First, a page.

June 16, 2014
Do you know what the most popular drink during World Cup season is? It’s probably beer. CEU Visiting Professor Richard W. Unger studies the best brews from 500 years before the age of LED screens.
June 3, 2014
Why do we prefer riverside living to inland living? How do bridges bring wealth to cities that build them? CEU Associate Professor of Economics Miklos Koren studies the role of bridges in the emergence of cities.
May 20, 2014
When thinking of Hollywood during the early Cold War, Bond films and blacklists come to mind more readily than the U.S.-Soviet Cultural Exchange Agreement. Yet, these biannual agreements included provisions for both film trade and cinematic collaborations. The potential of such film co-productions are the focus of CEU History Associate Professor Marsha Siefert's new book chapter about cultural diplomacy during the Cold War.
April 22, 2014
Is human improvement unlimited? Can we and, more importantly, how can we employ technological innovation to better ourselves? How imminent is the appearance of the man-machine? CELAB Director Judit Sandor hopes to help shape a normative framework underpinning the governance of neuro-enhancement technologies.
April 1, 2014
If you look at standard political theories regarding autocratic societies, the idea already exists that large protests may follow severe economic downturns. In the standard theory, however, the grievances that spark political violence are major imbalances of wealth – a “haves and have nots” scenario. However, after reviewing the Arab Spring and other major protests in the Middle East, CEU School of Public Policy Assistant Professor Michael Dorsch and his colleagues recognized that the catalyst isn't simply the divide between rich and poor, but the inability for the average person to excel...
March 19, 2014
Using identical twins in medical studies has been a common practice for decades as sharing the exact same DNA helps researchers isolate environmental effects, as opposed to genetic determinants. It is newer to the field of political science and CEU Assistant Professor of Political Science Levente Littvay is helping pave the way for twin studies – in the medical and social science realms – in Hungary, where they are rare.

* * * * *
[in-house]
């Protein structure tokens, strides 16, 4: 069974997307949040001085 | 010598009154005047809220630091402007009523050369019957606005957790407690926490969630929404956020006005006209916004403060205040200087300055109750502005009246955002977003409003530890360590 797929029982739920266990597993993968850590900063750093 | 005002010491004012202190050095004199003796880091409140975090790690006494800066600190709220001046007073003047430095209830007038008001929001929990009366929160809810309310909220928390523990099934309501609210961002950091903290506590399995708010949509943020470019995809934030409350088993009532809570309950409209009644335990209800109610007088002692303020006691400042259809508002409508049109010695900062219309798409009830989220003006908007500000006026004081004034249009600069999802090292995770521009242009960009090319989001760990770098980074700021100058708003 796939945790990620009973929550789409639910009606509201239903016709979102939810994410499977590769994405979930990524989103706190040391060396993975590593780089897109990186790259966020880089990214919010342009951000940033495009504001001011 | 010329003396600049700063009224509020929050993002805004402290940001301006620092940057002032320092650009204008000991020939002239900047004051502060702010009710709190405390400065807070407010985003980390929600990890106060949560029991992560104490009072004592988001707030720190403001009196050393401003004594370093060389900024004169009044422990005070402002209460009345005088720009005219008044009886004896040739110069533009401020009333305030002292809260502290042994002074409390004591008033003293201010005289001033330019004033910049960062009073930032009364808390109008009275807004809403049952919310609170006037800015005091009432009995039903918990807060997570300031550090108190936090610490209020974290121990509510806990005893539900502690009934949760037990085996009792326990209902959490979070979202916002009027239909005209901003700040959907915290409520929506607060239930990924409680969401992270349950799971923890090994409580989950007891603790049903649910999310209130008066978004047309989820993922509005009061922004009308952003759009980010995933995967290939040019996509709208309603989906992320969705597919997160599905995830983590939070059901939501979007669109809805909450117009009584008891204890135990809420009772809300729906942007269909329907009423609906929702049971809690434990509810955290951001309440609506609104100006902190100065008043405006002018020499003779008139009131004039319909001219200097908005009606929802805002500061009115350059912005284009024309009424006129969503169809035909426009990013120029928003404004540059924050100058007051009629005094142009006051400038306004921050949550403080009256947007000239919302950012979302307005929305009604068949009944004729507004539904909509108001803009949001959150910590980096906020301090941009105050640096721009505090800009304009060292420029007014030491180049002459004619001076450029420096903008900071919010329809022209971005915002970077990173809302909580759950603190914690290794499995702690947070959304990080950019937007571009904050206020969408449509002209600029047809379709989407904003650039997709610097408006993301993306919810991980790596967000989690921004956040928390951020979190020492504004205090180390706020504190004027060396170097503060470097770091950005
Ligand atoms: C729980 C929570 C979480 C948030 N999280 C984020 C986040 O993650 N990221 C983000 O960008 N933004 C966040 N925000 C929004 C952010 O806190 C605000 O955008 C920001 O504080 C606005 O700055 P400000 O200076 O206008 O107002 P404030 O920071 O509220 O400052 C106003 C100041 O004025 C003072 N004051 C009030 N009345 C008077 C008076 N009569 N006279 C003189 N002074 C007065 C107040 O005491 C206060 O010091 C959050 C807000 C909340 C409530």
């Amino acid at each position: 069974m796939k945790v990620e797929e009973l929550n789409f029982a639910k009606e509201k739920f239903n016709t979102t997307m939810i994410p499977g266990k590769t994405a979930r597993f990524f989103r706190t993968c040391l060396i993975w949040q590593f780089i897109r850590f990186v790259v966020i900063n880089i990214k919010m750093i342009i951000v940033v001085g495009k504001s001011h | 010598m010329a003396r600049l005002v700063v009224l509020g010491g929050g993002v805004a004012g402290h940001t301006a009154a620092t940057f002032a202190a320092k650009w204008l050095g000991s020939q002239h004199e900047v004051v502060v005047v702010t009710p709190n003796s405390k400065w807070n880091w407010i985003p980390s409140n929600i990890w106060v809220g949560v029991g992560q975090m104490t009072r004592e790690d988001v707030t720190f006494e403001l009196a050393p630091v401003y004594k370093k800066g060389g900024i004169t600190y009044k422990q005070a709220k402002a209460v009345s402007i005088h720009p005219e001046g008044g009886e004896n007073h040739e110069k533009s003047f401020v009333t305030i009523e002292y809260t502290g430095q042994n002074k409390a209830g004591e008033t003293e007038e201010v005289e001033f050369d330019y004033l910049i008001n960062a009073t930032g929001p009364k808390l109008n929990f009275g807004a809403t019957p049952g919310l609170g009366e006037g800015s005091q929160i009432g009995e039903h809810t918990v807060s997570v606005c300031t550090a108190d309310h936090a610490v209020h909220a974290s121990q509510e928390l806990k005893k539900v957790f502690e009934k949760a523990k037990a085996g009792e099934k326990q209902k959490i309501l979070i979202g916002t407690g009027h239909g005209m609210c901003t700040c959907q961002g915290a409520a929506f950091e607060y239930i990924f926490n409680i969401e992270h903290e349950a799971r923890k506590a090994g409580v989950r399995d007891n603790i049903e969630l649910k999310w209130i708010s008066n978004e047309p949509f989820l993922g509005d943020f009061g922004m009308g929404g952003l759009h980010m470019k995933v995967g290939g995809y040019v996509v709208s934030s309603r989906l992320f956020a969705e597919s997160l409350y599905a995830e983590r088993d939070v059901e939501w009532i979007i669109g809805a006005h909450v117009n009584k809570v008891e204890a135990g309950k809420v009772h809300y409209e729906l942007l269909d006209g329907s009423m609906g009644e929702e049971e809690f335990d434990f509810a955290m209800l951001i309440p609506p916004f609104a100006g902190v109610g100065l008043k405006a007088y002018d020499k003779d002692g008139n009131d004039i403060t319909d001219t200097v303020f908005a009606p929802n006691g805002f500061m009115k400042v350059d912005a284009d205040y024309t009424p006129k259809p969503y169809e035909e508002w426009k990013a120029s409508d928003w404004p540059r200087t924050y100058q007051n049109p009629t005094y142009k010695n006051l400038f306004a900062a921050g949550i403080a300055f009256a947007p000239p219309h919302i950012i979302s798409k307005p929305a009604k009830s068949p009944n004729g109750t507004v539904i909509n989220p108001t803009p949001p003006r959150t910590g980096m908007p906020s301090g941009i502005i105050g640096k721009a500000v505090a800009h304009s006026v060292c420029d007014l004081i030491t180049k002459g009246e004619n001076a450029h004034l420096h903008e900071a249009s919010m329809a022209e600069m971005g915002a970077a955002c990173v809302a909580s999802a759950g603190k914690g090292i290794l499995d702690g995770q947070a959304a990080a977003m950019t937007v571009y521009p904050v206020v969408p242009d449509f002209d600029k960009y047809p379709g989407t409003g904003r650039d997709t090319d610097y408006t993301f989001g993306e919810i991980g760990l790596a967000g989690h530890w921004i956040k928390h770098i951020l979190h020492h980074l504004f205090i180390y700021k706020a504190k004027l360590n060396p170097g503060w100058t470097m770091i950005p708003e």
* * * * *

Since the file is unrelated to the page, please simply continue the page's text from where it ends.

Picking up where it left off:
February 25, 2014
Since the 1980s, a number of macroeconomic models have studied how fiscal policies and monetary policies affect the unemployment rate. These models ignored the fact that one could choose not to search for a job. CEU Assistant Professor of Economics Alessia Campolmi’s research into labor market participation covers the movements of the unemployment rate, the decisions behind participation or non-participation, and the effect certain policies might have on these decisions. In what will ultimately be a tool to inform unemployment policy, Campolmi and Bank of Canada Senior Analyst Stefano Gnocchi...
February 12, 2014
Animals and their relationship to humans represent a story as old as time. Animals feature heavily in the Biblical story of creation and beasts dominate Greek mythology. In the Middle Ages, authors and artists continued to discuss and paint animals from many points of view. Ordinary people interacted with everyday beasts as well as animals that they could only know from texts and images. Alice Choyke, professor in CEU's Department of Medieval Studies, is a zooarcheologist, an expert in analyzing animal bones found at archeological digs. Together with fellow CEU Professor Gerhard Jaritz, who...
January 28, 2014
“What does it mean to be gay when it means you aren't considered a 'real' Hungarian?” asked CEU Assistant Professor of Gender Studies Hadley Renkin, whose work focuses on post-socialist sexual politics and sexuality's implications for changing conceptions of citizenship. Renkin, an anthropologist, is currently examining the dramatic rise in public homophobia in Central and Eastern Europe, which has led to violence and cancelation of Gay Pride events.
December 10, 2013
The academic adage “publish or perish” certainly keeps professors busy trying to communicate their research, but how do they measure the real impact of their work? CEU Visiting Professor of Network Science Albert-Laszlo Barabasi sought to quantify the influence of academic papers and subsequent progression of knowledge in a field by creating a predictive tool to determine just how successful an academic paper will be. In October, Barabasi and his co-authors published their paper “Quantifying Long-Term Scientific Impact” in the journal Science.